For me, it besmirches responsibility for the government to play Russian roulette with people’s lives, safety and security; citizens and even the international community deserve to know the truth, no matter how ugly it may be. This is the 21st century and we are not fools for crying out loud!

Apart from the Boko Harm menace, there is equally the recent killings by the herdsmen in Benue State and continued invasion of different communities in Nigeria despite concerns raised by the indigenes of such communities that the herdsmen are not welcome to conduct their private business in such a manner as to infringe on other people’s rights, which has been wittingly or unwittingly allowed to turn sour and messy, no thanks to the herdsmen, whose rampaging continues with reckless abandon, costing not less than 73 lives buried in a mass grave in Benue State.

No doubt, the security state of the nation leaves a lot to be desired. On this score alone, and without more, one may be right to mark PMB as a failure in this regard.


Another major shortcoming of PMB which has adversely affected his appeal to the electorate is the inability of his government to effectively and efficiently manage the exchange rate of the Nigerian currency to US Dollars and the British Pounds, unlike the previous administration which he took over from. Even worse is the unbridled negative effects of foreign exchange which ultimate burden is felt mostly by the end users of products, goods and services in Nigeria, who to a very large extent, constitute the electorate.


Poor or inadequate funding of education and the body language of PMB to matters related to education are not only very disturbing and call for great concerns but also leave a lot to be desired. For instance, the present writer finds appalling, the posture adopted by PMB, a little while back, where PMB is reported to have said that any Nigerian student enrolled in a foreign university or academic institution was no longer eligible to access Forex at the Autonomous Forex Market to finance their educational programme, despite stipulations to their eligibility provided for in the Forex Manual (a subsidiary legislation issued by the Central Bank of Nigeria, the statutorily empowered regulator for the Forex Market and Forex transactions in Nigeria).

In addition, from the members of the Academic Staff of Universities (ASUU) going on strike to members of the Non-Academic Staff of Universities (NASU) equally protesting poor remuneration, improved working conditions, poor funding of our tertiary institutions, amidst others, one may not be far from the truth, to opine that PMB is a failure in this regard.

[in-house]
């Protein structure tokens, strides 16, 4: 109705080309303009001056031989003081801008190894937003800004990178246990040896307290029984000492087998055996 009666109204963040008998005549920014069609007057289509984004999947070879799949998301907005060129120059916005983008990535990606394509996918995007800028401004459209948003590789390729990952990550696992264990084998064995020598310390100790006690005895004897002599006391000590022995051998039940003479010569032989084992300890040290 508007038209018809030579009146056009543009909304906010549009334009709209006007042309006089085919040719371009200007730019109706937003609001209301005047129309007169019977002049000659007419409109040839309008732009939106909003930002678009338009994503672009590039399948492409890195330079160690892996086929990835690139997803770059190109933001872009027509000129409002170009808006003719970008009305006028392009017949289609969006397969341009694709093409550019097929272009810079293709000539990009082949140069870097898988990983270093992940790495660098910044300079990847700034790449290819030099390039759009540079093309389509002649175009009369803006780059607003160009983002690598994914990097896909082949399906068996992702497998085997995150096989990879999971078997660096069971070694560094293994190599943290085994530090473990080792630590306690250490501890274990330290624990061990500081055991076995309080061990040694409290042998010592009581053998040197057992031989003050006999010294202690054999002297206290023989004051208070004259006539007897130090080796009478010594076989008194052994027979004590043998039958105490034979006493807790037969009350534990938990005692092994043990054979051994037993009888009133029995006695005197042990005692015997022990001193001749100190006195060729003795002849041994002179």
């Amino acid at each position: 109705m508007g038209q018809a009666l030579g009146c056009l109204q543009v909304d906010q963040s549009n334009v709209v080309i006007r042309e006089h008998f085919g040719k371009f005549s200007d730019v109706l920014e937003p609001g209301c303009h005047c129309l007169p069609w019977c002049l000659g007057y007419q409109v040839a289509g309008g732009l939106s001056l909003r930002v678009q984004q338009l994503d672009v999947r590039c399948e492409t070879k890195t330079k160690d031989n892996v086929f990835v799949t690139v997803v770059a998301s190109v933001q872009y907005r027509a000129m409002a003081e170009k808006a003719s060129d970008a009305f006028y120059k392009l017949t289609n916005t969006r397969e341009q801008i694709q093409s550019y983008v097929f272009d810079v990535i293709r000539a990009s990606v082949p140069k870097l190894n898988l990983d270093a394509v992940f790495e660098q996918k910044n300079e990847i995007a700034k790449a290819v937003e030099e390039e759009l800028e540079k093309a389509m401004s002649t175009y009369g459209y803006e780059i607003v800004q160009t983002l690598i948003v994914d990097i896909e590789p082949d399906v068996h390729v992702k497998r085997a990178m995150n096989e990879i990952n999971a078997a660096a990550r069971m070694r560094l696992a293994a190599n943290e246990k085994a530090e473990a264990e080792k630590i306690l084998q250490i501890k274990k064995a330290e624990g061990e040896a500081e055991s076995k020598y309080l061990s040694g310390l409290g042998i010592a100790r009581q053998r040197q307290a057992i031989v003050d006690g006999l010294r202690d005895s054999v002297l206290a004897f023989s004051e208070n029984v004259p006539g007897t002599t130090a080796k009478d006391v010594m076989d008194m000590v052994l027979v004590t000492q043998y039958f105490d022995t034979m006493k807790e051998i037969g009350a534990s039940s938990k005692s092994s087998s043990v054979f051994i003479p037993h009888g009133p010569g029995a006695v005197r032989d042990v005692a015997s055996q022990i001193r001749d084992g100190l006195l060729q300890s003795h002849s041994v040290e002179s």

Furthermore, it will be attempting to say the obvious that the name PMB has become synonymous with words like ‘passive,’ ‘guileless,’ and ‘unresponsive.’ One finds very disturbing, PMB’s inexcusable and unforgivable conduct and recent habit of turning a blind eye to the suffering of his people or deaf ears to incessant cries for help as well as the poor exercise of judgment in prioritizing certain events and situations. Take for instance a situation where PMB’s media team decided to air a documentary extolling PMB despite unpleasant emergency situations in the country deserving of PMB’s urgent attention.

Even more worrisome is that PMB, until rather lately and perhaps, in realization of the fact that he might be seeking to be reelected for a second term in office, went mute on cogent issues of national importance, like the killings by herdsmen, dispute arising from the introduction of the grazing bill, and overwhelming evidence pointing to a looming national dispute or imminent conflict of national importance, requiring urgent attention.

While PMB could possibly be forgiven for his slackness given his poor and ailing health, it is extremely doubtful if PMB would be forgiven for his error in judgement and for taking the good people of Nigeria for a ride. Guess it’s time we showed PMB the powers that lie within our thumbs and show him the way out of the Aso Rock come 2019, should he refuse to leave honourably.


Worse still is that PMB performed woefully as the Minister for Petroleum. Apart from incessant fuel scarcity and the recent scandal arising from the illegal payment of subsidy allegedly authorized by PMB, an item that was never a subject of appropriation but was still taken care of through government funds. While advocates for PMB may argue that PMB made one or two efforts in his capacity as the Minister of Petroleum Resources, I dare say that PMB is a huge failure in this regard and on this note alone, should be denied a second term in office. This is because man is and should be the measure of all things.

What matters to an average Nigerian in determining how well any government functionary is performing is how he or she is better off, in terms of living standards or quality living as well as the direct benefit that can accrue to him or her, courtesy of the discharge of the functions associated to that particular office. It is on this score that it is humbly submitted the PMB resigns his position and should give way for ‘fresh blood’ in the system.